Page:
“China’s core concern about a referendum anywhere in the world that relates to self-determination is the implications for such a referendum to be held in Taiwan,” says Bonnie Glaser, a senior adviser for Asia at the Center for Strategic and International Studies. Since the Chinese civil war ended in 1949, when Chiang Kai-shek’s nationalist forces retreated to Taiwan ahead of Mao Zedong’s Communist Red Army, Beijing has insisted that the island belongs to mainland China, while Taiwan’s government claims sovereignty.

Similarly, China’s government has an unfavorable view of separatist movements because of the conflict in Tibet, which it annexed in 1950 and where ethnic Tibetans want to liberate themselves from Chinese rule. Seeing separatists succeed in breaking Crimea away from Ukraine raises unsettling parallels for China’s leadership in Beijing.

The Chineses tactic so far has been middle-of-the-road declarations calling for de-escalation in Ukraine and calling “on all parties to remain calm, exercise restraint and refrain from raising tension.” There is little chance that Beijing will join in the sanctions the West has imposed—or the retaliatory sanctions that Russia is considering imposing on the U.S. and the European Union.

While Beijing is playing it cool, there is no doubt that Xi is watching developments in Ukraine carefully. How the conflict unfolds will send signals about what may be possible closer to home.

There are disputes about maritime borders between China and Vietnam, the Philippines and other countries in the region. In recent years, the Chinese have attempted to assert their primacy in the seas, but so far without a major confrontation.

The Crimean conflict plays out in China’s domestic politics as well, according to Charles Kupchan, a fellow at the Council on Foreign Relations. “Some more nationalistic constituencies within China may be asking, ‘Where’s our Putin? If the Russians can grab Crimea, why can’t we grab some of the islands that are in dispute with our neighbors?’ ”

Xi and his allies in Beijing will have to manage these bellicose sentiments carefully. “The Chinese leadership is riding the tiger of Chinese nationalism, and, often, popular sentiment runs ahead of elite sentiment,” says Kupchan.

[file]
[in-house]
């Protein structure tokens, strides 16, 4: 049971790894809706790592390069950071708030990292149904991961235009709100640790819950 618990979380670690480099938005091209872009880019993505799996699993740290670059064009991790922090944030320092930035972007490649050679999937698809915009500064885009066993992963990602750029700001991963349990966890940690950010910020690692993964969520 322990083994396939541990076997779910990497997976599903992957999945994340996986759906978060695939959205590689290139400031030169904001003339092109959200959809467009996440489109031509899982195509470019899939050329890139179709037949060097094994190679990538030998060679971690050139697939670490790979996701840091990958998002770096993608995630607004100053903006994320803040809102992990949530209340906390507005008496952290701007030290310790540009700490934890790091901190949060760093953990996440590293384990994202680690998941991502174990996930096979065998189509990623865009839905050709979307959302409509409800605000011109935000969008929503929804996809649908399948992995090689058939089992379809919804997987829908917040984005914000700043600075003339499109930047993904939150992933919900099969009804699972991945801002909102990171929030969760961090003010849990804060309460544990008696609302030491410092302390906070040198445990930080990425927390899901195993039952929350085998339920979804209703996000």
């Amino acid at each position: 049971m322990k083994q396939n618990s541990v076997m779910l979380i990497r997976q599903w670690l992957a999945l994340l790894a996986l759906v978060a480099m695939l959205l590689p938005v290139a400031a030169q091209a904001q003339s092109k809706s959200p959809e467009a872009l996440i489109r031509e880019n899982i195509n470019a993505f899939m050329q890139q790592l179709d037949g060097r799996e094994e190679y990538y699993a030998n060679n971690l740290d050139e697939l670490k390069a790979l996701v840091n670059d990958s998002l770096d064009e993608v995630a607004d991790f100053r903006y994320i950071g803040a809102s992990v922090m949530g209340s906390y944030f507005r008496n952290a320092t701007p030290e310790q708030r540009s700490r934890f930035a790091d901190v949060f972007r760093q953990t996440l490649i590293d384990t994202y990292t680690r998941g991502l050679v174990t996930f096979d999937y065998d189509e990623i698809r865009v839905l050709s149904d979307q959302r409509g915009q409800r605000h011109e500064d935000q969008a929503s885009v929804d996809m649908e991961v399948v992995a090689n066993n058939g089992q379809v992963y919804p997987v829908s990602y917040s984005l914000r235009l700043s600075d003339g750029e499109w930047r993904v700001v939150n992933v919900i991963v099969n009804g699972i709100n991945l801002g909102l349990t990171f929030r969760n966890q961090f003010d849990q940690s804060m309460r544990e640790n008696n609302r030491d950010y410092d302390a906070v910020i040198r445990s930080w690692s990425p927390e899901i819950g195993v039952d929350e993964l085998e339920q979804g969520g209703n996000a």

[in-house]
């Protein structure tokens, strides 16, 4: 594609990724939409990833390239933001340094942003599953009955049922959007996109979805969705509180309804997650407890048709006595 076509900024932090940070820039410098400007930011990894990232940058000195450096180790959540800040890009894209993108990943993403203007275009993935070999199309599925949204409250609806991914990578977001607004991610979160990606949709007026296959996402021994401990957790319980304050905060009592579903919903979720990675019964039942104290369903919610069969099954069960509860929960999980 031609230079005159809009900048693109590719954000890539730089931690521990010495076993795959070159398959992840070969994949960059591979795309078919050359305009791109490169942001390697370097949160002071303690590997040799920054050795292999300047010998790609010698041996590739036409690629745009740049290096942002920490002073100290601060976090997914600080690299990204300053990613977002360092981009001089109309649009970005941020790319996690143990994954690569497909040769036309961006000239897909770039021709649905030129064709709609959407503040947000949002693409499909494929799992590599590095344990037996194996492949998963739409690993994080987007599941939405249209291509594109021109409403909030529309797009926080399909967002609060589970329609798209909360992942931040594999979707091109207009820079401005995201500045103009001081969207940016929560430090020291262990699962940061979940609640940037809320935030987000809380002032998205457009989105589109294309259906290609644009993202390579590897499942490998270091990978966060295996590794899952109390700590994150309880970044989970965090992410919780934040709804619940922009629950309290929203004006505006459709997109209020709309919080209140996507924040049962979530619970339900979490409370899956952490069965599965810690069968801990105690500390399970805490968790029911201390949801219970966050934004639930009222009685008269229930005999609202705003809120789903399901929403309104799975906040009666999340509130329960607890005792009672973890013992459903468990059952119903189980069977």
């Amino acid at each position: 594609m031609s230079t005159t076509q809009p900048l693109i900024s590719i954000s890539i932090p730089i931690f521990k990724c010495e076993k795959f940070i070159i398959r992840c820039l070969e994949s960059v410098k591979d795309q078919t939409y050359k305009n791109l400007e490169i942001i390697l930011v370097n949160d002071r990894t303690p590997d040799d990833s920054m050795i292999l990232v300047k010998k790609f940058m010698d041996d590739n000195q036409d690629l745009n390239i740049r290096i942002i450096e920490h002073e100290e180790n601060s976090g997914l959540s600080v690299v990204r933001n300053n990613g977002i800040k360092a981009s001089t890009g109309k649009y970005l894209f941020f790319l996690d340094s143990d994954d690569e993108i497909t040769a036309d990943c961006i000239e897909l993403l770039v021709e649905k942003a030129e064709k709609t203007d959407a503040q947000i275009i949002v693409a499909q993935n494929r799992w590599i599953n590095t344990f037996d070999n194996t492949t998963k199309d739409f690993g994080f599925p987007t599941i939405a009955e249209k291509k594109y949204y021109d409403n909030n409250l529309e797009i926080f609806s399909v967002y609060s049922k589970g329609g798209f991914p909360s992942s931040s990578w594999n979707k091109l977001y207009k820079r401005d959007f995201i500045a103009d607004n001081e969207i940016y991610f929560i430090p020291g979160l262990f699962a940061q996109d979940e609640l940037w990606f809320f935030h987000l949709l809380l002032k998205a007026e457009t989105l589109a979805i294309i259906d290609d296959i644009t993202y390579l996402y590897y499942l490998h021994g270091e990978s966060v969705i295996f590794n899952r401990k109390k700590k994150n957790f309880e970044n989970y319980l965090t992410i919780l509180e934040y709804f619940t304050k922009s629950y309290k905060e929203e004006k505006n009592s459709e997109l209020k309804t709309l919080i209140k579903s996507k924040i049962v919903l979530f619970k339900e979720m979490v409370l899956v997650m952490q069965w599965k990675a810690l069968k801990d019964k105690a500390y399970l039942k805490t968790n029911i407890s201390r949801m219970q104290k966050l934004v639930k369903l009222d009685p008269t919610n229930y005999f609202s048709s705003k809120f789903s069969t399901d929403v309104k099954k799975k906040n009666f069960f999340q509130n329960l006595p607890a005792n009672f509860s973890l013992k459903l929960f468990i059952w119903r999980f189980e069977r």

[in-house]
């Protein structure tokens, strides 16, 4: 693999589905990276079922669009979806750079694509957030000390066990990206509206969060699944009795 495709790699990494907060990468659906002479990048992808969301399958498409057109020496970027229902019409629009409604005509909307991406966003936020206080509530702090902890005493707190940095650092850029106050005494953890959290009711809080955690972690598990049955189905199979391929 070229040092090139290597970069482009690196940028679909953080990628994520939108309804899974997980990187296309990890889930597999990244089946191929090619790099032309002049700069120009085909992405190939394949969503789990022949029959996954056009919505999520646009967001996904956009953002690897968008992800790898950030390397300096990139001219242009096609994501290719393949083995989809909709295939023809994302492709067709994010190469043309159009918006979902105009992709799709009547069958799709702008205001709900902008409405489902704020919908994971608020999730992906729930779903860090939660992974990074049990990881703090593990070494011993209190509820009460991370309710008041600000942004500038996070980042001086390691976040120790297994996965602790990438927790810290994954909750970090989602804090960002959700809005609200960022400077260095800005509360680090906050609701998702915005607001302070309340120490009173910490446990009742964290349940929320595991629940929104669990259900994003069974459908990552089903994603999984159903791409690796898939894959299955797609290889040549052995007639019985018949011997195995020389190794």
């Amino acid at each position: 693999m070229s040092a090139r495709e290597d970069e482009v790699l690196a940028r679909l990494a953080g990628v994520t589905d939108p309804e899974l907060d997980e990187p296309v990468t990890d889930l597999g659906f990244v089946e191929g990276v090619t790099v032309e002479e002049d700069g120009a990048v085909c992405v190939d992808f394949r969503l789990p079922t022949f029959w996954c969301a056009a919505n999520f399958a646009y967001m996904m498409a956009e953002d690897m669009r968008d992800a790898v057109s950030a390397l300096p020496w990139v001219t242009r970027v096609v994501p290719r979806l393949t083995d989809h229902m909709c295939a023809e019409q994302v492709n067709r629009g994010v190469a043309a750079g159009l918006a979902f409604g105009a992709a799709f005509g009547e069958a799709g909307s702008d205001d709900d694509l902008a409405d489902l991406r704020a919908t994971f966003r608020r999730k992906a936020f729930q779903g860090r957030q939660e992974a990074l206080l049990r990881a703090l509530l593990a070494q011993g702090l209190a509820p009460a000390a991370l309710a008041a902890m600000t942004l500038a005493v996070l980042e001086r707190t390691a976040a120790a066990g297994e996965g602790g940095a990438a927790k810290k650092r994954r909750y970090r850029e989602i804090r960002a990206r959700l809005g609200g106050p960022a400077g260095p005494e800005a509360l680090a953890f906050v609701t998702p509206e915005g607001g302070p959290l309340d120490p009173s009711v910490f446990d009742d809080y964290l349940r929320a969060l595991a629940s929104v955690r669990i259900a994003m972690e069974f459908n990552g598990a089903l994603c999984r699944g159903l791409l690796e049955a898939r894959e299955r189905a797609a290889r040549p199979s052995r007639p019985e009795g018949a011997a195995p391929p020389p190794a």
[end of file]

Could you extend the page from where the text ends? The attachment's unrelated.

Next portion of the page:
Slowly and slyly, however, China is pressing its case. Unnoticed by most of the world, on March 10, as tensions were rising in Crimea, Chinese coast guard vessels expelled two ships flying the Filipino flag from the Second Thomas Shoal, one of the small islands in the South China Sea.

If Putin is seen to have gotten away with his land grab in Crimea, that could signal to the Chinese that unilateral actions can succeed.

“If the U.S. is seen as reluctant [to push back against Putin], then I think the Chinese think that creates more space for them to be more assertive, to use various tools at their disposal to try to assert their own interests,” says Glaser. “The South China Sea and East China Sea is where that could happen.”

What all of this means is that policymakers in Beijing are eyeing developments in Eastern Europe with a cautious eye—not wanting to encourage separatism or set precedents for how the world deals with breakaway regions, but also curious about what the new power configurations mean for their own interests.

As the crisis in Crimea heats up, though, China may have a harder time sitting on the sidelines. Xi and President Barack Obama are scheduled to meet March 24 at a summit on nuclear safety in The Hague. Russia and Crimea may not be the topic of the day, but Ukraine will inevitably be raised, and Obama will likely push China to put further pressure on its allies in Moscow.

And if Russia escalates the crisis by moving troops into Eastern Ukraine, halfhearted statements about “restraint” will be out of step with the rest of the world. But for now, from Beijing’s perspective it makes most sense to wait and see.